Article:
Ben Hunt, current VP for Education (Arts and Sciences) has won the election to be KCLSUâ€™s new President, amidst calls for the elections to be made more accessible for liberation groups.
The other Student Officer and Liberation Association positions were won by the following people:
Vice President for Welfare and Community: Mahammed Abdullahi
Vice President for Education (Arts and Sciences): Mariya Hussain
Vice President for Education (Health): Jack Haywood
Vice President for Activities and Development: Momin Saquib
International Studentsâ€™ Officer: Muhammed Haider Abbas
LGBT Officer (Open Place): Echo Watkins
LGBT Officer (Trans Place): Ed Donald
People of Colour Officer: Nadia Vogel
Widening Participation Officer: Farwa Naumann
Disabled Studentsâ€™ Officer: Georgina Spearing
Womenâ€™s Officer: Zahra Butt
Before the results of the Presidential elections were announced, representatives from KEMA took to the stage and gave an impassioned speech expressing their disappointment that women and trans people of colour felt unable to run for student officer positions. They also called on the newly elected sabbs to do more to represent the liberation groups on campus, claiming that the Union and the College have â€œfailed to support [them]â€.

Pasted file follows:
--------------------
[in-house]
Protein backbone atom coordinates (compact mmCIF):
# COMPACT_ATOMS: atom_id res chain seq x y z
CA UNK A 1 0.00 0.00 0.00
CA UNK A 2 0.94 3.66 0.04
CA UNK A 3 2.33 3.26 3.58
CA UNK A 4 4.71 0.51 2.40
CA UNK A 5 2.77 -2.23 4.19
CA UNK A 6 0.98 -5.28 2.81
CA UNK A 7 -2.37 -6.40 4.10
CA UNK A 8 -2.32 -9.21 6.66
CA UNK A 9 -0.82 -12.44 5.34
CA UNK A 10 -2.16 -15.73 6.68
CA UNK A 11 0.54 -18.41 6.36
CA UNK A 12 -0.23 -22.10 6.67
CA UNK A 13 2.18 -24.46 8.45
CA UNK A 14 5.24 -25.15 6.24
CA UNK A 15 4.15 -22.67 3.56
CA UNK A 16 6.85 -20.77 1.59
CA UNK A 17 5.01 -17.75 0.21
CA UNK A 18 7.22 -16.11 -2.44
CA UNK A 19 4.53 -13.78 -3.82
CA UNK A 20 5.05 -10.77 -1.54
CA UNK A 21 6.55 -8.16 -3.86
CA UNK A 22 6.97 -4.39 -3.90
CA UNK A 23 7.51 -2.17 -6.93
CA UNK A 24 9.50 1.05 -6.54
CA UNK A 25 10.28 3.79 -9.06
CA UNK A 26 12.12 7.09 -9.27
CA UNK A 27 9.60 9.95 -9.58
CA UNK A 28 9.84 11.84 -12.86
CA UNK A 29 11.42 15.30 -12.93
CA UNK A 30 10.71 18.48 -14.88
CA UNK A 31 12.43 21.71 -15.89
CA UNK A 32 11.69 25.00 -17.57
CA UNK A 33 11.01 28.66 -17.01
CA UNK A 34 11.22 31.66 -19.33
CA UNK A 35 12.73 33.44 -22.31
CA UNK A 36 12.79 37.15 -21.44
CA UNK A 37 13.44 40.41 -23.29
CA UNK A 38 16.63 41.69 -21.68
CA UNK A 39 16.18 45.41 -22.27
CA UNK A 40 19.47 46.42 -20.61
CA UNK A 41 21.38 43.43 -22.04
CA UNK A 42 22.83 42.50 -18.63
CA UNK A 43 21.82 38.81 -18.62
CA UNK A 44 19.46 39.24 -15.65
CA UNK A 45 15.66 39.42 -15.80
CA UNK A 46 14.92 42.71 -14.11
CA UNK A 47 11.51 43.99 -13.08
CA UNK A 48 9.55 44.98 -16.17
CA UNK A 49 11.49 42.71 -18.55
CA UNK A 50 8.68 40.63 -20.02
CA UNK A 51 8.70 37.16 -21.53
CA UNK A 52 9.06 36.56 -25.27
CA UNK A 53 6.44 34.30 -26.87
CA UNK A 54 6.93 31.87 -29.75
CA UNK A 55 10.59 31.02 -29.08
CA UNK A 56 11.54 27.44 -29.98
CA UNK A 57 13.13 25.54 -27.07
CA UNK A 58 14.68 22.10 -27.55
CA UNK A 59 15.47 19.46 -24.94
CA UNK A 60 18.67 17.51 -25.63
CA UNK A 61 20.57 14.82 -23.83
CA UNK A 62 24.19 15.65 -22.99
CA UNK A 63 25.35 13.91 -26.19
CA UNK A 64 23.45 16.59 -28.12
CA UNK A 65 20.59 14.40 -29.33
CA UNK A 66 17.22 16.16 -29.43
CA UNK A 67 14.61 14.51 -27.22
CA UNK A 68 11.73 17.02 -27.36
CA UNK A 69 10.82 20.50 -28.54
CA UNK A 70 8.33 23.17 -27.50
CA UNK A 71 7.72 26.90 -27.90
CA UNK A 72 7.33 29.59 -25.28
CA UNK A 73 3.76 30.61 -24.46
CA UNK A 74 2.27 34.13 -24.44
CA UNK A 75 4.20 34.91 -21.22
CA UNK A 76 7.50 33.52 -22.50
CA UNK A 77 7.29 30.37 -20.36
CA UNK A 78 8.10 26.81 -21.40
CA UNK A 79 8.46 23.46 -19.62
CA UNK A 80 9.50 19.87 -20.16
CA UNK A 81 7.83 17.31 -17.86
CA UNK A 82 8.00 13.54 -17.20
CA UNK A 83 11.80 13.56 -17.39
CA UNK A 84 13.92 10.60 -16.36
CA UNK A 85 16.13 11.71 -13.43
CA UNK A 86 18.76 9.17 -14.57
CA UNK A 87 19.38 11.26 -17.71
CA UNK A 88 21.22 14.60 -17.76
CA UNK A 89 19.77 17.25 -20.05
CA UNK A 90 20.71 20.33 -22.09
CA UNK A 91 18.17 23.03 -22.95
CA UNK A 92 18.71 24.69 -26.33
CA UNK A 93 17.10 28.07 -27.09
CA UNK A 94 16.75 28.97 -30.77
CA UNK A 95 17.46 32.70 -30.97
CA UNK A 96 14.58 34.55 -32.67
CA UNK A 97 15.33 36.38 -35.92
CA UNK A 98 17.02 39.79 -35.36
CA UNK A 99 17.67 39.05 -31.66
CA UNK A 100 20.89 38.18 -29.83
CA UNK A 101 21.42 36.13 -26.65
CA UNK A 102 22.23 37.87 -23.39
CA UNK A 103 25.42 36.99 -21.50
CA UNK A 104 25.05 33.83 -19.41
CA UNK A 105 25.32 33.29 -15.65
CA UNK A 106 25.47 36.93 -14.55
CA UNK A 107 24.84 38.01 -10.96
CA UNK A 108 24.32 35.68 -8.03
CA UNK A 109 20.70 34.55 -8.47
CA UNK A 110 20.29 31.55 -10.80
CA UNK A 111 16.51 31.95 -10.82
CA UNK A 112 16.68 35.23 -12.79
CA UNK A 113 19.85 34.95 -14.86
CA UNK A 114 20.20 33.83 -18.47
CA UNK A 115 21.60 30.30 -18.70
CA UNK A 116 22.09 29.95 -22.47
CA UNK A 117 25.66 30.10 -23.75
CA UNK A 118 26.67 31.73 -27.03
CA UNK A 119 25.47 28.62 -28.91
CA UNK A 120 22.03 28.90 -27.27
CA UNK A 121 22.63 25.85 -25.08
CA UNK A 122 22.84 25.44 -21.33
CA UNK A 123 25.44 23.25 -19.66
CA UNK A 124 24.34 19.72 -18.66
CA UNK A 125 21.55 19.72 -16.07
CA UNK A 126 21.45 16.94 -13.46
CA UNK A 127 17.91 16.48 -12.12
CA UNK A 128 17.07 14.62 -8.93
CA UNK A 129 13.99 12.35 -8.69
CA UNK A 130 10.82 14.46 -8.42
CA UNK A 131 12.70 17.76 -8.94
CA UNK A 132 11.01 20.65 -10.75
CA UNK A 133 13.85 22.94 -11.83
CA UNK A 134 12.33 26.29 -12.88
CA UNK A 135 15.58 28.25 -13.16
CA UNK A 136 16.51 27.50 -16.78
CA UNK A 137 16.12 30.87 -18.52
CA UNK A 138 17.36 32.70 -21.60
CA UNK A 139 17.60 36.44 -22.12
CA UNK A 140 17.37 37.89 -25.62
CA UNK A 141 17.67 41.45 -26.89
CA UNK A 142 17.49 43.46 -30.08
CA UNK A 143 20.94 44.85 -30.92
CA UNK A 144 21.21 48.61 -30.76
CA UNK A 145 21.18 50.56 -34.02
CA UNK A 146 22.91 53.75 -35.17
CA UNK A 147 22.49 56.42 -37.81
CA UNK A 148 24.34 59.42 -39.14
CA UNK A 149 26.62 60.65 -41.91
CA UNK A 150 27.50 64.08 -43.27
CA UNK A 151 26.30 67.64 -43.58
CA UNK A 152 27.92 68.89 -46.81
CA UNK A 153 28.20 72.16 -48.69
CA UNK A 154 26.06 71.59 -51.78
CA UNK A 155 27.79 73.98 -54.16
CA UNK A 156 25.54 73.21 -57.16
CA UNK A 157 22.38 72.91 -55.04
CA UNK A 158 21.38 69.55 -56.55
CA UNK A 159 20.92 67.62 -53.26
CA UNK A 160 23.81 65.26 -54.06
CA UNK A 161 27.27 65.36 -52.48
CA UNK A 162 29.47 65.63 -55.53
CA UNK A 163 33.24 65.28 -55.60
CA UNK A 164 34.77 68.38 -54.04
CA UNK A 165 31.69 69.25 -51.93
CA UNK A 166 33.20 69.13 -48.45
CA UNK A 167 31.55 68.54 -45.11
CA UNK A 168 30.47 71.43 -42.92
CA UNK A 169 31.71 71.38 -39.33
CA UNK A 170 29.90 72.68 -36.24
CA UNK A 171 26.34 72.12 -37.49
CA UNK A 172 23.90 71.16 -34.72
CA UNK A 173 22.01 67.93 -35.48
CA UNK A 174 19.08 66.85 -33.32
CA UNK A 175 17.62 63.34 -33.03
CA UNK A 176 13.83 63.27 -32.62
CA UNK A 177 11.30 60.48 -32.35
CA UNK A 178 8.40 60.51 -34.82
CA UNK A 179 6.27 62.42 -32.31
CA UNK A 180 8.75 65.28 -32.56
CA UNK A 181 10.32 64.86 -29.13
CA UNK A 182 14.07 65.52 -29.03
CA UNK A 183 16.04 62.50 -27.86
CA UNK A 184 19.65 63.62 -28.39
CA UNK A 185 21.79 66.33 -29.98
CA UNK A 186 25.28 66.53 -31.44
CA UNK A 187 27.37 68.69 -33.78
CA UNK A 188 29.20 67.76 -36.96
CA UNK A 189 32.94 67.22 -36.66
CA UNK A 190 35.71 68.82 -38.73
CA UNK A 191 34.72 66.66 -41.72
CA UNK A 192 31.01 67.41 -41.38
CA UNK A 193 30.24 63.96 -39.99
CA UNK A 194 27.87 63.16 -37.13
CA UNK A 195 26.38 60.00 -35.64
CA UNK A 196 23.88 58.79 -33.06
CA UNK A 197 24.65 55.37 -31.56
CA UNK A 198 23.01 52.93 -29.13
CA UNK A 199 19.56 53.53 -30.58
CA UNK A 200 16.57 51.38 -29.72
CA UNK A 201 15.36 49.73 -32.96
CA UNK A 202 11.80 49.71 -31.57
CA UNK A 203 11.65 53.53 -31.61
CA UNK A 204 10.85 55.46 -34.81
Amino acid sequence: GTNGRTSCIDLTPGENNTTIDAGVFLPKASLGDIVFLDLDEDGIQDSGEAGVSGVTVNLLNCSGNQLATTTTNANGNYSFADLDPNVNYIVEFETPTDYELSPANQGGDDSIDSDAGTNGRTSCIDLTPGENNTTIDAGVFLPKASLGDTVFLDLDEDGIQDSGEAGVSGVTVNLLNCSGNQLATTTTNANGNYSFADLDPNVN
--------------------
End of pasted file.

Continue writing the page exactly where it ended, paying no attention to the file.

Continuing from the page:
â€œEverytime we voice our concerns, we are being dismissed, we are being labelled angryâ€.
In his post-election speech next yearâ€™s President Ben Hunt pledged to address these issues and make the campaign process accessible to all.
VP for Education (Arts and Sciences) Mariya Hussain used her speech to outline her plans to keep on â€œmaking changesâ€ and to ensure that the College â€œcares for all its studentsâ€.
Momin Saquib, voted new VP for Activities and Development, promised to be â€œthe best VPAD everâ€, while Jack Haywood, VP for Education (Health) took the chance to congratulate all the other candidates.
Mahammed Abdullahi expressed his gratitude to his support team and promised to “work to make [King’s] a better place for you, because that’s why I ran”.
3731 votes were cast overall in the elections, with the most closely contested race being for the VP Education (Health), where just 98 votes separated the top two candidates.